SOCHI, Russia (AP) Viktor Ahn threw his arms up in the air as he crossed the finish line first. Just behind him Vladimir Grigorev was celebrating, too. The Russians claimed Olympic gold and silver in the men's 1,000-meter short track Saturday, igniting a raucous crowd.
Ahn and Grigorev raced to celebrate with their coaches on the sideline as the mostly Russian crowd tooted horns and waved red, white and blue flags. Ahn earned his sixth career Olympic medal, and second of the Sochi Games.
Ahn then skated to center ice, got down on all fours and kissed the ice on the letter C in the logo of Sochi 2014. He got up and hugged Grigorev before embracing Sin Da-woon of South Korea, who was disqualified.
Ahn delivered his adopted country's first Olympic short track medal with a bronze in the 1,500. Born in Seoul, he previously competed for South Korea as Ahn Hyun-soo, winning three golds and a bronze at his first two Olympics in 2002 and 2006. A career-threatening knee injury in 2008 forced him to miss the Vancouver Games. Ahn became a Russian citizen in 2011, saying South Korea didn't provide him the support he needed.
Sjinkie Knegt of the Netherlands took the bronze, a rare short track medal for the Dutch, who are better known as the world's dominant long track speedskating team. Knegt got into the final after Lee Han-bin of South Korea was disqualified for impeding the Dutch skater in the semifinals.
The Russian men led most of the way in the 1,000. There were no crashes in the six-man final.
In the women's 1,500 final, Zhou Yang of China won the gold in a successful defense of the Olympic title she won four years ago.
Shim Suk-lee of South Korea took the silver. Arianna Fontana of Italy earned the bronze, to go with the silver she won in the 500.
Jorien ter Mors of the Netherlands, who is competing in short and long track, finished fourth.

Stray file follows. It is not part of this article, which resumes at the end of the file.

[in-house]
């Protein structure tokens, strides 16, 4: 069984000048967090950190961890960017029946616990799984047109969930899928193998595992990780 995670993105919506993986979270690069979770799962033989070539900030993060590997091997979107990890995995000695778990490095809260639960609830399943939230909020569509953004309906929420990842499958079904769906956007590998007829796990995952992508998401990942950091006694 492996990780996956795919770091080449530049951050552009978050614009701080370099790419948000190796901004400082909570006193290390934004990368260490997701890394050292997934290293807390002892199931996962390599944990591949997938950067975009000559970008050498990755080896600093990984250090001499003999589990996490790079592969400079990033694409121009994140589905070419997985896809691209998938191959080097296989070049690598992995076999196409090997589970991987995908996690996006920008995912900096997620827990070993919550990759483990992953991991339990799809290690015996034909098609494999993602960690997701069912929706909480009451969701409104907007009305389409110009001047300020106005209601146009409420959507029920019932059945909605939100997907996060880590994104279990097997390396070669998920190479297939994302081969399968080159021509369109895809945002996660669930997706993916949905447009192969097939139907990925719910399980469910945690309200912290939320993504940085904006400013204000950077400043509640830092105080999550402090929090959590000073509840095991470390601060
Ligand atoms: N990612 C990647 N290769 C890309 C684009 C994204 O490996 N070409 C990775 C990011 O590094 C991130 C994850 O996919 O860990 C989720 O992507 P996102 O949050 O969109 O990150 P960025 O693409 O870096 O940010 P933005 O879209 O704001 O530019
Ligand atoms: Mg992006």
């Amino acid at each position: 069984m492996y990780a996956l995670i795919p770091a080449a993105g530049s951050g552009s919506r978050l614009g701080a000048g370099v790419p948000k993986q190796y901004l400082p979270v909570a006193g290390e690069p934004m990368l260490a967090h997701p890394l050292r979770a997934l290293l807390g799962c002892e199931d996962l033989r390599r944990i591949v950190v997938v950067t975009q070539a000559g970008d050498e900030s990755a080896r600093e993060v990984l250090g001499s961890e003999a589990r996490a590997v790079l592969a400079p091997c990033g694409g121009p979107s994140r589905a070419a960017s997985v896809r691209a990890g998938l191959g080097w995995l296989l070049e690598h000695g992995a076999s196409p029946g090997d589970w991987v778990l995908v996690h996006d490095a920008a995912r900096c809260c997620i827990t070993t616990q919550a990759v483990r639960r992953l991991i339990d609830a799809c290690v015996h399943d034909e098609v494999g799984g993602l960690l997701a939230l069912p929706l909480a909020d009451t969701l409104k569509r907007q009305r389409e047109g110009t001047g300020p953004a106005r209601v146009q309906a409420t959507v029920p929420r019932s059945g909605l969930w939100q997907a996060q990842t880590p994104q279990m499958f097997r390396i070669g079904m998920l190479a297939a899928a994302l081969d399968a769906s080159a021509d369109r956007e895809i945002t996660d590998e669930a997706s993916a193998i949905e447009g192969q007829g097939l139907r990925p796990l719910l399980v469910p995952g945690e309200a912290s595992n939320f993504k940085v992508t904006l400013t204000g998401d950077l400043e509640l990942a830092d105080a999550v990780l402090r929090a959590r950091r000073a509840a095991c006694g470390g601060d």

Emily Scott of Springfield, Mo., was fifth after advancing to the final when South Korea's Cho Ha-ri was disqualified. The referees ruled Cho shoved Scott as she tried an outside pass in the turn.
Jessica Smith of Melvindale, Mich., was eliminated in the semifinals, and Alyson Dudek of Hales Corners, Wis., didn't make it out of the heats.
In the 1,000 semifinals, Lee was skating second with Knegt on his hip, when Lee nearly went down. The South Korean's momentum carried him and Knegt wide on the track and they fell well behind Grigorev and Sin. After a review, the judges disqualified Lee.
Americans J.R. Celski and Eddy Alvarez were eliminated in separate crashes.
Celski clipped a lane marker in a turn and went down while racing second in the last of four quarterfinals.
Alvarez was taken out by 1,500 champion Charles Hamelin of Canada. Alvarez got up and finished skating despite a cut on his lip from being elbowed by Hamelin.
''I was just kind of building up some speed a little bit, hanging on his outer hip, and he just went down,'' Alvarez said. ''I was in a bad place at the wrong time. It's part of the sport.''
Hamelin said the ice broke under his blades, sending him crashing into the pads.
''It's always bad when you fall and you take someone with you. You always feel bad,'' he said. ''I really wanted to have a good one in the 1,000. It's the distance I like the most racing. Really disappointing.''